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Addressing the content gating problem - Part 1

∙ 7 min

One of my son's drawings



B2B marketers face the “gated content dilemma” constantly. SEMRush’s blog post on the topic defines gated content as:

Gated content can only be accessed by the public through a lead capture form. Typically, a website visitor will need to provide contact details and possibly answer a few questions (e.g. name, position, organization size, etc.). They will then be granted access.

Generally, marketers and their related stakeholders have to balance the following considerations:

Example of a gated eBook from Salesforce
Example of a gated eBook from Salesforce
Source: https://www.wordstream.com/blog/ws/2018/10/22/lead-capture-form

This article articulates the difficulties content gates (typically web forms) present and a potential solution to the problem.


Before I begin, I’d like to acknowledge some sources of inspiration for this article.

Internal stakeholder friction

The gating dilemma often pits internal stakeholders against each other. Maximizing reach of the content (ungated content) exists in constant tension to maximizing lead generation (gated content). But aren’t both goals business-critical and therefore worth pursuing?

HubSpot published an interesting decision-making flowchart on content gating. Setting policies like this internally can help avoid repeating the debate, but the underlying tradeoff still exists.

End-user friction

Friction also exists in the end-user experience. Submitting one content form does nothing to remove the other content forms from the site. If I, as the website visitor, want to download four eBooks, I typically need to fill in four forms. This is opposite of what the marketing team should want: content binging should be encouraged as a way of progressing the prospect through the user journey. Instead, every form presents a drop-off point in that journey. Imagine having to re-enter your email and password into Netflix again every time you want to watch the next episode of a series. It’s not a big leap to predict that user engagement would drop off drastically.

Exploring a solution

This article sets out a framework to better address this gating dilemma using your most vital marketing asset: your website. I want to consider the nuances of both goals and defuse the debate while creating a better user experience. My proposal requires a fresh look at how you approach your content strategy. In Part 2 of this series, I’ll explore how to technically execute this in combination with existing marketing automation and CRM stacks.

Guiding principles

A mockup of how my last blog post would look like with a login “gate”. Part of the article is publicly-available but the rest of members-only.
A mockup of how my last blog post would look like with a login “gate”. Part of the article is publicly-available but the rest of members-only.

Content strategy adjustments

In order to pull this off, you need to be thoughtful about what you give away to the public and what you hold back for members. This, in itself, is not all that much different than the original gating dilemma: to gate or not to gate. But framing the thinking in this way drives new discussions around content. Depending on content format, you can plan members-only portions up front. Here are some ideas on what to make members-only:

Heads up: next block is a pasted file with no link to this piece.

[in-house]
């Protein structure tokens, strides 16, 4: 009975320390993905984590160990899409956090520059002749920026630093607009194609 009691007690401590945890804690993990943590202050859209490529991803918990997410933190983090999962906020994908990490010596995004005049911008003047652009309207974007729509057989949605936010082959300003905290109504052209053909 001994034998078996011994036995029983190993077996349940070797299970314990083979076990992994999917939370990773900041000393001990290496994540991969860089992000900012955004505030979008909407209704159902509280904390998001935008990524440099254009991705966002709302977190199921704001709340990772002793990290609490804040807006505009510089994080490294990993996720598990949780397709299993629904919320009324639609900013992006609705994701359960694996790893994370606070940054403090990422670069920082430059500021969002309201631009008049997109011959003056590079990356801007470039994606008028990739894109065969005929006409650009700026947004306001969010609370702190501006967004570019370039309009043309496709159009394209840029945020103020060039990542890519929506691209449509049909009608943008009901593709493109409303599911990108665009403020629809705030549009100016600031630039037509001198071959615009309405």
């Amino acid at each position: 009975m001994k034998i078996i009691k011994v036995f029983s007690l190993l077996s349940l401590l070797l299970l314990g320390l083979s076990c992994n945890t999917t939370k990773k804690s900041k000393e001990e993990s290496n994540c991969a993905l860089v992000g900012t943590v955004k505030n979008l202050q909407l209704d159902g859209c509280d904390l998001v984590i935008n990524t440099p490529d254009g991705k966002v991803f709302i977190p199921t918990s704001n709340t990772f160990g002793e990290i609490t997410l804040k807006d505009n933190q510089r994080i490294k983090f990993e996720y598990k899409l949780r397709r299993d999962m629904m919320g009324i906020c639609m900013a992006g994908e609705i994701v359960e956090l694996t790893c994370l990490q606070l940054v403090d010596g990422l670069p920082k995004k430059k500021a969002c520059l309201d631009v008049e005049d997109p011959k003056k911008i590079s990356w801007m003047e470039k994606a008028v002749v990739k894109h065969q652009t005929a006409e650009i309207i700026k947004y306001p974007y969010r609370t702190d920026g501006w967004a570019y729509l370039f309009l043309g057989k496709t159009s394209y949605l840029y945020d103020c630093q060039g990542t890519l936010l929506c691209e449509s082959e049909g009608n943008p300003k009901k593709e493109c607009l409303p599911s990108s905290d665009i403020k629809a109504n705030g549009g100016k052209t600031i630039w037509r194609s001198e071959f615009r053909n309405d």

Positive impact on internal stakeholders

These considerations reframe the question of gating because it’s no longer all or nothing and also no longer coupled to format. Something like a blog post might actually best be held back for members because it helps form the bottom-of-the-funnel (BOFU) content journey.

And an eBook that took lots of effort and money to produce: you could still reach a wide audience by making the first few chapters publicly available but the last few chapters, or companion content, for members-only.

This will go some way to enabling more constructive, internal discussions about what to gate and what not to gate. It’s no longer coupled to content type, but instead more fully aligned to the content journey.

Positive impact on end-users

Members-only content would require a single login and that session would not expire. Once the user is logged in, he or she would have access to all content on the website - no more gates.

Your website needs to become an app

If you take this step, your website will start to adopt features often associated with web apps: a login (implying a user account), authentication, session cookies, user settings, etc… This may all sound pretty daunting. Essentially, your marketing website needs to serve certain pages differently depending on whether or not the user is logged in. Thankfully, recent developments in front-end technology make this implementation possible without having to go too far down the rabbit hole of building a full-blown app and all the deployment challenages that come with that. In addition to delivering impressive end-user experience, great developer and publisher experiences are also possible.


In Part 2 of this series, I’ll go into detail about how to craft the desired user experience and then how to implement that technologically. I’ll consider the connection to your marketing automation system and CRM, cookie management, edge/serverless hosting, headless CMS considerations and modern front-end frameworks.

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